By Jim Schutze
By Rachel Watts
By Lauren Drewes Daniels
By Anna Merlan
By Lee Escobedo
Thinking he could use some help, Simmons agreed to take on Havard. Moving about 100 pills a week to North Dallas teen-agers, Havard started clearing some $6,000 a month, Simmons says. He admired the kid's business savvy. Sometimes he'd sell a pill for as much as $60. It was Economics 101: supply and demand.
Within a few months, the black street dealer and the white preppy started hanging out together, Havard laughing at Simmons' jokes and fast repartee. Simmons, a smooth-talking ladies' man, gave the shy Havard tips on picking up girls. And the college-bound Havard encouraged Simmons to pursue his rapping dream, even while lapping up every nuance of his gangsta life.
"Being around you," Havard told Simmons, "is like being in a movie."
Still, Simmons knew Havard hid things from him, as he did from Havard. The white teen-ager carried around more money than Simmons knew he was earning from Ecstasy. But he didn't pry. If he had, Simmons would have discovered that Havard was running his own crime ring of dissolute rich kids. As Havard studied Simmons' every move, soaking up the street attitude, he transformed himself from a pampered private-school juvenile delinquent into a genuine gun-wielding thug.
He'd end up taking both of them down.
These days, Simmons is serving six years in prison for a crime he says he committed with Havard. His one-time buddy may join him some day. Arrested last February in his dorm room at SMU and now facing charges of counterfeiting, armed robbery and selling GHB, another club drug, Havard, 20, posted bail and ran.
Simmons has had a lot of time to consider the paradox of his unlikely partner in crime. Since he's in the pen, and Havard isn't, there's an obvious question: Did his friend betray him? But he knows there's a deeper mystery, one he'll never understand. Why would a rich white boy who had all he needed and most of what he wanted throw away the easy life for a pocket full of blood money?
Douglas Cade Havard is sipping a cerveza on a beach in the Cayman Islands, hanging out near the banks where he's stashed upwards of a million dollars. No, he's in Brazil, cranking out phony passports. Are you crazy? Havard's still in the U.S.A., hanging out in Austin with a new face courtesy of plastic surgery. He's slowly hunting down the kids who could testify against him.
The Doug Havard legends are everywhere--they've accumulated like a snowball tumbling down Mount Everest since he was 16. His friends from high school and SMU trade Havard stories. Didja hear about Havard hijacking the 18-wheeler? He and a buddy breaking into a car owned by an FBI agent and stealing bulletproof vests? Hiring someone for $25,000 to beat up a kid at Lake Highlands High School?
The rumors will, no doubt, keep multiplying, because there are enough real, verifiable stories of Havard's exploits to make the wildest ones seem plausible. Havard possessed an extraordinary ability to rope other kids into his schemes, where they got a glimpse of his world that made them fascinated and frightened at the same time: The guns. The money. The thrilling feeling of being outside the law instead of the pampered progeny of parents who hired others to clean their houses and mow their lawns.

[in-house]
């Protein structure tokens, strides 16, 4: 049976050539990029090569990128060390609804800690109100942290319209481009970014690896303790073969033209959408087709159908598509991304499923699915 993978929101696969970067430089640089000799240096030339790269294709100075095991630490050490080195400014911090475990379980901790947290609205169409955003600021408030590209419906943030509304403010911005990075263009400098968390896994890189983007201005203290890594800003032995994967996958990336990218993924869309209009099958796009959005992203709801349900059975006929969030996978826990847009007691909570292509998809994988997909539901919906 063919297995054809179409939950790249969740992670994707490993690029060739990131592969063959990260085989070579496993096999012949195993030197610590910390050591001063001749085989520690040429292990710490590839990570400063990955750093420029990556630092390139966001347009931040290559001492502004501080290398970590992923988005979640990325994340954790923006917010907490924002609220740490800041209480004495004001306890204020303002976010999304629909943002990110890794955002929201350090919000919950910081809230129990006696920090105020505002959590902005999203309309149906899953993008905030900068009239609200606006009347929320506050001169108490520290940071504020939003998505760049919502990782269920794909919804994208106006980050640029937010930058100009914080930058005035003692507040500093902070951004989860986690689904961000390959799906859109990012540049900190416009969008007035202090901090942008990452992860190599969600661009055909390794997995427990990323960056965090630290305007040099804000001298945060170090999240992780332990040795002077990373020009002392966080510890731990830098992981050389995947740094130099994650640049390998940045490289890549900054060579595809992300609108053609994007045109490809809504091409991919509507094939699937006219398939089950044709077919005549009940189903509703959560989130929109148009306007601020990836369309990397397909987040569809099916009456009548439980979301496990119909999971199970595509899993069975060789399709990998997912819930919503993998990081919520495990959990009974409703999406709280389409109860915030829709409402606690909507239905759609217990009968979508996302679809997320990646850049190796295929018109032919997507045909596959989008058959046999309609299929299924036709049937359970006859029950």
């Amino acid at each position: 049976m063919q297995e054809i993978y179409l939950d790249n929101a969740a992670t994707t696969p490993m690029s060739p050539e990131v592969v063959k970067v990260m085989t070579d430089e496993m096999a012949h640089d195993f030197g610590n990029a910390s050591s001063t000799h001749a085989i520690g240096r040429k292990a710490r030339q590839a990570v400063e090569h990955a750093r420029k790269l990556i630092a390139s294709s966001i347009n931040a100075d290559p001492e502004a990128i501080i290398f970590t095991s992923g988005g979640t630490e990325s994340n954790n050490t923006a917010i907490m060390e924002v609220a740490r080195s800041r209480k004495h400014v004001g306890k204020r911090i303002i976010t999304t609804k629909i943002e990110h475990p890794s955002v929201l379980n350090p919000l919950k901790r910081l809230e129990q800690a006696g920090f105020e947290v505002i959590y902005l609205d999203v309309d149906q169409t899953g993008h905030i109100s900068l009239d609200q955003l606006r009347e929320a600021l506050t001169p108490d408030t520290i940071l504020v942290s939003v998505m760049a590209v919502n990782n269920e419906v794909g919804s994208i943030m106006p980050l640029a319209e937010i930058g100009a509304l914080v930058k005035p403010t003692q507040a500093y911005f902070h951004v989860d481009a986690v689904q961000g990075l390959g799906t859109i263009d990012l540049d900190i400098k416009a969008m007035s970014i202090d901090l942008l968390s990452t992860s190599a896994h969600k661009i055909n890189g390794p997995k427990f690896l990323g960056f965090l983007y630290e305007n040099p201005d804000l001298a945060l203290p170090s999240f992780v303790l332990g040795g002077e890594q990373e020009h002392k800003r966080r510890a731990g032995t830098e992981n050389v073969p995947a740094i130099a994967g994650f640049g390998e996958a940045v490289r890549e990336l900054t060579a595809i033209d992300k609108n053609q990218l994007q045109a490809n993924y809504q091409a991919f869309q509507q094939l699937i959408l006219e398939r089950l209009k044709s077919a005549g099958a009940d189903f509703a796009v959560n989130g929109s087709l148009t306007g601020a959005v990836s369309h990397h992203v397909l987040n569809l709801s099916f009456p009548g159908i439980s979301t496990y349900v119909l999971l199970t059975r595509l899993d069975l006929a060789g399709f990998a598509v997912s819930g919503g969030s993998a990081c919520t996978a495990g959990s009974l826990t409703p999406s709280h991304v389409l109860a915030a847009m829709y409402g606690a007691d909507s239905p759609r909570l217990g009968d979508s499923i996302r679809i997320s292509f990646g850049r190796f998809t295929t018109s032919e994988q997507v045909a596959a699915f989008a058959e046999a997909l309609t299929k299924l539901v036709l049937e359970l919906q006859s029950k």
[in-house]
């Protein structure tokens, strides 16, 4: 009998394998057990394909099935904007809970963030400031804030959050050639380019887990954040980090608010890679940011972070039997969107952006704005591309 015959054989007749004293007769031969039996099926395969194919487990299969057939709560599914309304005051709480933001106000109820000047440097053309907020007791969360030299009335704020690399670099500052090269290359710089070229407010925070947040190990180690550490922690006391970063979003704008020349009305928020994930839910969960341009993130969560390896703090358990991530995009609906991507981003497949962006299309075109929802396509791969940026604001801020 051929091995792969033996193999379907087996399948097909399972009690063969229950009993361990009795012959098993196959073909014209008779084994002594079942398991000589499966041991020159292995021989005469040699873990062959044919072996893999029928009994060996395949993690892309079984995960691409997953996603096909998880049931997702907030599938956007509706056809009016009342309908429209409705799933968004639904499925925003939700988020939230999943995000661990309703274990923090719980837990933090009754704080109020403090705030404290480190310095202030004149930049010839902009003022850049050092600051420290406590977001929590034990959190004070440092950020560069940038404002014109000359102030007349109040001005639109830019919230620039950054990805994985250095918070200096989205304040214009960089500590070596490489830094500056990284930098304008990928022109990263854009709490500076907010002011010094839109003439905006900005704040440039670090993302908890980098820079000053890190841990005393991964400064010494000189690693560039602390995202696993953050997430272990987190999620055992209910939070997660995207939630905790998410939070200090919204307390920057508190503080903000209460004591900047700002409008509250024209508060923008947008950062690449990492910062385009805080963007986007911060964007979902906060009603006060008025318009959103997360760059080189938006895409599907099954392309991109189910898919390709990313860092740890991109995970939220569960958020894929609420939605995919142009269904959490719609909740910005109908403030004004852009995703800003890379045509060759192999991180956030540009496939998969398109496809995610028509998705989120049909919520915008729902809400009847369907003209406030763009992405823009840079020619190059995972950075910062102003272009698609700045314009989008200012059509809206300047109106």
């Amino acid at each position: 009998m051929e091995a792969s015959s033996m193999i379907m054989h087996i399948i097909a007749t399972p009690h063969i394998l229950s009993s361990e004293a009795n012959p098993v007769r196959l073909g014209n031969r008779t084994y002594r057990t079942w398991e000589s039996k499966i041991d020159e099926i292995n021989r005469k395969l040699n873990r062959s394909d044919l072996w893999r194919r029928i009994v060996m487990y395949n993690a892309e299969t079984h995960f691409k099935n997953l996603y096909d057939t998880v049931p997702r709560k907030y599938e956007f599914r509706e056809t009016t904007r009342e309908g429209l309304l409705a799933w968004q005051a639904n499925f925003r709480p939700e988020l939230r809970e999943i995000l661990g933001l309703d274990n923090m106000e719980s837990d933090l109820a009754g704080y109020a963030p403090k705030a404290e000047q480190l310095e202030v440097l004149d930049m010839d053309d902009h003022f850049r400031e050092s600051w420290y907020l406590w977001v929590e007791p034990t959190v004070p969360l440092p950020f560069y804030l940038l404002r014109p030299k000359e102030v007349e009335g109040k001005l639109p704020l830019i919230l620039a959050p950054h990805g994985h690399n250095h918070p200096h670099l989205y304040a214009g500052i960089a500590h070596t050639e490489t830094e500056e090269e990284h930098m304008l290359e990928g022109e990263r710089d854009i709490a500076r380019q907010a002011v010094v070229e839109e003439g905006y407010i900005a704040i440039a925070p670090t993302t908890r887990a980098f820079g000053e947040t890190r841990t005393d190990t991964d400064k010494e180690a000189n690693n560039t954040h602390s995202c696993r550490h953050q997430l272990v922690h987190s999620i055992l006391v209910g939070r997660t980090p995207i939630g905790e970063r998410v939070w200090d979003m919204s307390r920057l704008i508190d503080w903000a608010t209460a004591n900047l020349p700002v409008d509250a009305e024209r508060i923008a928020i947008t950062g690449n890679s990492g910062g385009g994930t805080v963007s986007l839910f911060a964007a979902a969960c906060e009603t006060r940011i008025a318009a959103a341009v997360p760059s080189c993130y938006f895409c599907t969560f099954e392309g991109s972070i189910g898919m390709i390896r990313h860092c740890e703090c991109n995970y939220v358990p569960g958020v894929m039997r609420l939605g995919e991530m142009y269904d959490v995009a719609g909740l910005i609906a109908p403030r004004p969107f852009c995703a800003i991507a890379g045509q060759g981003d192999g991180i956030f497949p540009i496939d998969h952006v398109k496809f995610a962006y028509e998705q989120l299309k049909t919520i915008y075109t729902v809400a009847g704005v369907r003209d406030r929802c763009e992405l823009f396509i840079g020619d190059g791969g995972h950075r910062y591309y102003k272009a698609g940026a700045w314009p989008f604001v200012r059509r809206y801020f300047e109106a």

Havard nurtured that outlaw persona, unafraid to do what other teen-agers merely fantasized about. Bryan Flood, the Dallas assistant district attorney who is prosecuting the counterfeiting charges against Havard, says he's seen an increasing number of kids like Havard committing crimes. "I call it the Ulysses complex," Flood says. "It's someone who wants to be a thief and a rogue. If you don't boast, nobody knows of your exploits, so how can you become famous? Havard is at the top of the chart." Flood blames pop culture. "The kids want that pop culture image--money, fame, girls--even though that's not real," he says. "The things they do to make it real are often very illegal. On TV, nobody gets charged with a crime."
Though authorities are searching for him--he's been featured on the "Wanted" page of The Dallas Morning News--Havard has not been convicted of a crime. His attorney, Kevin Clancy, declined to comment on the charges against his client. His parents did not return phone calls. The Dallas Observer pieced together Havard's story from transcripts of court hearings and documents filed by police officers to obtain search and arrest warrants, as well as exclusive interviews with Simmons and another Havard associate who granted an interview under the condition that he not be identified.
Havard's story begins in an unlikely place--The Winston School on Royal Lane, where the motto is "bright students who learn differently." Winston is an oasis for two kinds of kids: those with learning disabilities such as dyslexia and ADD, and troubled teen-agers who have been kicked out of every other private school in Dallas. The K-12 school boasts small classes--the teacher-student ratio is 1:8--with only 30 to 40 graduating seniors a year. Tuition is high, about $16,000, including meals. Though some students come from a middle-class background with parents scraping together every dime to cover tuition, others are children of Dallas' wealthiest families.